List before that  so you will get confirmation that it has arrived OK.

Good listening, everyone.  Enjoy the CLE.
And finally, radio or not, Joachim and I wish you a very HAPPY CHRISTMAS.

(CLE Coordinator)

Reminder 1:
This is an ideal event to help you qualify for one or more of Joe Miller's
attractive Award Certificates - they make great "wallpaper" for any
listening shack.  Joe, our Awards Coordinator, invites us to submit
requests. will take you to the
different web pages containing the advice you will need.
Certificates can be ordered direct from the REU-RNA-RWW database.
Now is a good time to apply with so many NDBs going off air.

Reminder 2:
You could use any ONE remote receiver for your loggings, stating its
location and owner - with their permission if required.
( e.g. see )
A remote listener may NOT also use another receiver, whether local
or remote, to obtain further loggings for the same CLE.

These monthly listening events serve several purposes. They:
  • determine, worldwide, which beacons are actually in service and on-the-air so the online database can be kept up-to-date
  • determine, worldwide, which beacons are out-of-service or have gone silent since the last CLE covering this range
  • will indicate the state of propagation conditions at the various participant locations
  • will give you an indication of how well your LF/MF receiving system is working
  • give participants a fun yet challenging activity to keep their listening skills honed

The NDB List Group is a great place to learn more about the 'Art of NDB DXing' or to meet other listeners in your region. There is a lot of good information available there and new members are always very welcome. As well, you can follow the results of other CLE participants from night to night as propagation is always an active topic of discussion.

You need not be an NDB List member to participate in the CLEs and all reports, no matter how small, are of much value to the organizers. 

Remember - 'First-time' logs are always VERY welcome!

Reports may be sent to the NDB List Group or e-mailed to CLE co-ordinator, Brian Keyte (G3SIA), whose address appears above. If you are a member of the group, all final results will also be e-mailed and posted there.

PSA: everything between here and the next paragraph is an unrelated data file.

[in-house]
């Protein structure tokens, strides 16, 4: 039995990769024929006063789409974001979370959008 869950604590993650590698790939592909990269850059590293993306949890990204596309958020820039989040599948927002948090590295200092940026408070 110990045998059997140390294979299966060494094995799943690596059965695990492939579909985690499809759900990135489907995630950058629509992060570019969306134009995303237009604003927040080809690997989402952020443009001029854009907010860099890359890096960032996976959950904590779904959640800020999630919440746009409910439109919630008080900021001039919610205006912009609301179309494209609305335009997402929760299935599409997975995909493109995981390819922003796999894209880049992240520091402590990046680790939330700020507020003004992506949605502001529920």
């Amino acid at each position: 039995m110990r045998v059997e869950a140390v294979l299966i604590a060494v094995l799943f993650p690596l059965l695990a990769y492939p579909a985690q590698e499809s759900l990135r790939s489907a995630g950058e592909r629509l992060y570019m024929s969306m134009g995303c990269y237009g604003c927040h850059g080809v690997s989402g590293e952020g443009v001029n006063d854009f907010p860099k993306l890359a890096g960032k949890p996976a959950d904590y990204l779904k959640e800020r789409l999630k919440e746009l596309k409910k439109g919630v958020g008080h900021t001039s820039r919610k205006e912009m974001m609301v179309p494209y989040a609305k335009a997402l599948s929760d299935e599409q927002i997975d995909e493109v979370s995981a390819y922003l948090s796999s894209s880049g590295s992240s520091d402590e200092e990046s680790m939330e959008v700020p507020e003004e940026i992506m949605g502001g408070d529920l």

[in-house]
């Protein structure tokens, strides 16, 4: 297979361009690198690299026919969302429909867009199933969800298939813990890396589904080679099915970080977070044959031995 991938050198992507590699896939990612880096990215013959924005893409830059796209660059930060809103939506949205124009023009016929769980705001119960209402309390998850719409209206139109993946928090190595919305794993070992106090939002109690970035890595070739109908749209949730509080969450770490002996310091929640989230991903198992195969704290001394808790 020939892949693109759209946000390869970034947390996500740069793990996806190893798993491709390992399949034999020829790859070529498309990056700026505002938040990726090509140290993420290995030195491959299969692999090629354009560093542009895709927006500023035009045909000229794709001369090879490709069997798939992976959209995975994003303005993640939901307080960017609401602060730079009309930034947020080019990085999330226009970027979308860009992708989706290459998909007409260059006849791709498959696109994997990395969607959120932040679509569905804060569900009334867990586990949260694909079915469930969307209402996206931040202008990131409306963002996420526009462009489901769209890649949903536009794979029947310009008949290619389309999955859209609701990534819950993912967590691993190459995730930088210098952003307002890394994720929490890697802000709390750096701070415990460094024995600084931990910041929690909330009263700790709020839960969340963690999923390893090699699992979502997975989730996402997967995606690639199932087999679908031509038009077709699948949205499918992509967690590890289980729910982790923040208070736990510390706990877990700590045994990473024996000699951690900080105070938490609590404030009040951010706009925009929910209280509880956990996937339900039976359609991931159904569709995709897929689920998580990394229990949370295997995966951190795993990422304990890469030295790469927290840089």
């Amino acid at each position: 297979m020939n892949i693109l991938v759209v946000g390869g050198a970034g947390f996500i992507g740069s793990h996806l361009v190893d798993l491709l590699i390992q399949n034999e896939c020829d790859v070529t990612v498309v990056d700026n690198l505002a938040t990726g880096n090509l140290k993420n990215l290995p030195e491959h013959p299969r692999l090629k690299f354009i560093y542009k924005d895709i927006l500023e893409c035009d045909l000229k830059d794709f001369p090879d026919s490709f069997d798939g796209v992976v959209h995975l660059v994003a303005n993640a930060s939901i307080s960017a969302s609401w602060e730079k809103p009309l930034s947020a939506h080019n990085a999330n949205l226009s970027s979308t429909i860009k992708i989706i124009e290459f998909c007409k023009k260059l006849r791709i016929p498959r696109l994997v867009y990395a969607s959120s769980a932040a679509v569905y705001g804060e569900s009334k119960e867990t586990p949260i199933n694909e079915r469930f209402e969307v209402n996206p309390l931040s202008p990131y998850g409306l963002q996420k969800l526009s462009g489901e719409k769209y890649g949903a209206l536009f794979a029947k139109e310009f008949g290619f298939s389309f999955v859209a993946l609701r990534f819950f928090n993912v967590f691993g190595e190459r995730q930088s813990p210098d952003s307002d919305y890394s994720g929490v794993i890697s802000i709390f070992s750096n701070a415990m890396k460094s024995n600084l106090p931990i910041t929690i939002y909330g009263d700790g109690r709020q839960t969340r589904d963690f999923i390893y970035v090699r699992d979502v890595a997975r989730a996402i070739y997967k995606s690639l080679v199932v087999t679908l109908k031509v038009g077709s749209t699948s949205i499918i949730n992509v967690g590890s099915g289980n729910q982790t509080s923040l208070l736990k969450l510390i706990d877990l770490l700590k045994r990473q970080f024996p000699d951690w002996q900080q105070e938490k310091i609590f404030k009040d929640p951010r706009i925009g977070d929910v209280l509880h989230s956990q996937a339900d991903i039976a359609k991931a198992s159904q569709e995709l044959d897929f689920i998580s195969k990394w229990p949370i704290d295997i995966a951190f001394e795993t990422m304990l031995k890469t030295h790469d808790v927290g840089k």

Please ... give the CLE a try ... then let us know what NDB's can be heard from your location! Your report can then be added to the worldwide database to help keep it up-to-date.

Have fun good hunting and have a great Christmas!

Monday 16 December 2019

FT8 ... Such A Tease

Looking towards EU over Georgia Strait, last winter

With the continued tsunami of FT8 activity on the HF bands, I decided to have a look at what was happening in the FT8 segment of 160m.

On Saturday afternoon, about ninety minutes before my local sunset here in south west British Columbia, I set my receiver and 160m half-sloper to work, along with WSJT-X, on 1840kHz USB mode.

Although still in broad daylight, the waterfall was immediately flooded with signals! As I started to pay closer attention, I realized that many of the signals were from Europe! Many were audible while the rest were fast-approaching that level, being stronger than -20db. I let the receiver run for another few hours and took a screen capture of my PSK Reporter screen, illustrating what had been decoded over that time span:


Checking other NW or VE7 monitors during the same time span showed no EU decodes at all, which I found surprising ... perhaps I missed someone. My location here on the eastern shoreline of Mayne Island looks towards EU and many other directions directly over a large body of saltwater ocean, Georgia Strait. The photo above was taken last winter, through the living room window. It is also very quiet, electrically, with little or no noise most of the time.

It appears that the lack of man-made noise combined with the theoretical 6db saltwater horizon gain (being realized), is enough to allow these signals to be heard. Signals continued to be decoded as darkness approached but at around 1800 local time, began to drop off ... evidently this appears to be a sunset enhancement, similar to what I often see to the east coast on the 630m band.

Now here’s where it gets even more interesting, as my decodes for the ninety minutes before and after local sunrise indicated a similar pattern!

The most probable path for these signals, around sunrise, would be via the long path in darkness. Although there is no saltwater directly behind me, it seems that the 'quietness' may be enough to do the job. Here’s the slightly post-sunrise screen cap from PSK Reporter:


FT8 is surely a tempting seductress. So far I have resisted the fast-growing urge to spark-up in this mode on 160m ... but I may be growing weaker. This all looks so very interesting.

Saturday 7 December 2019

DXing The Utilities (Part 2)

The following blog was originally posted in 2015 but might still be of interest to anyone with a shortwave radio! Since the migration of HF aero traffic to satellite has been slow, there is still a lot of oceanic traffic to be monitored on the bands, 24/7.